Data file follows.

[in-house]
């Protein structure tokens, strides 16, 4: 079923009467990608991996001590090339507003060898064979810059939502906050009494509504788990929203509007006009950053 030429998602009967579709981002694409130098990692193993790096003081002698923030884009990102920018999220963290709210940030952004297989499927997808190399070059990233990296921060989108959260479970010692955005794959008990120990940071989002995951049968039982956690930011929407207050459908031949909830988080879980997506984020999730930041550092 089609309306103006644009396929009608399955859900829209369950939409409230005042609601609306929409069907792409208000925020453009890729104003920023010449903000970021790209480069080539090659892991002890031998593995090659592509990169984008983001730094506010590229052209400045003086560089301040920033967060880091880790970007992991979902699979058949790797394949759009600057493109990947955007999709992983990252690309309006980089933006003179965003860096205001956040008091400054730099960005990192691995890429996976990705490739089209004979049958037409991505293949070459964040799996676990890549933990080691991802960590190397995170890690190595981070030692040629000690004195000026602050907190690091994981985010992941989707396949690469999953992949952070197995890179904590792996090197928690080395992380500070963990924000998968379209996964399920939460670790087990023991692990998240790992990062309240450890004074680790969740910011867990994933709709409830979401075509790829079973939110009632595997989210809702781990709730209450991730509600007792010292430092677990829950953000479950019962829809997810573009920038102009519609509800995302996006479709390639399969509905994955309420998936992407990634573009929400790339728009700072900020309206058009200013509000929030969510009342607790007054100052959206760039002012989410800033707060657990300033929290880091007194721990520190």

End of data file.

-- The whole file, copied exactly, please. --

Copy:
[in-house]
């Protein structure tokens, strides 16, 4: 079923009467990608991996001590090339507003060898064979810059939502906050009494509504788990929203509007006009950053 030429998602009967579709981002694409130098990692193993790096003081002698923030884009990102920018999220963290709210940030952004297989499927997808190399070059990233990296921060989108959260479970010692955005794959008990120990940071989002995951049968039982956690930011929407207050459908031949909830988080879980997506984020999730930041550092 089609309306103006644009396929009608399955859900829209369950939409409230005042609601609306929409069907792409208000925020453009890729104003920023010449903000970021790209480069080539090659892991002890031998593995090659592509990169984008983001730094506010590229052209400045003086560089301040920033967060880091880790970007992991979902699979058949790797394949759009600057493109990947955007999709992983990252690309309006980089933006003179965003860096205001956040008091400054730099960005990192691995890429996976990705490739089209004979049958037409991505293949070459964040799996676990890549933990080691991802960590190397995170890690190595981070030692040629000690004195000026602050907190690091994981985010992941989707396949690469999953992949952070197995890179904590792996090197928690080395992380500070963990924000998968379209996964399920939460670790087990023991692990998240790992990062309240450890004074680790969740910011867990994933709709409830979401075509790829079973939110009632595997989210809702781990709730209450991730509600007792010292430092677990829950953000479950019962829809997810573009920038102009519609509800995302996006479709390639399969509905994955309420998936992407990634573009929400790339728009700072900020309206058009200013509000929030969510009342607790007054100052959206760039002012989410800033707060657990300033929290880091007194721990520190």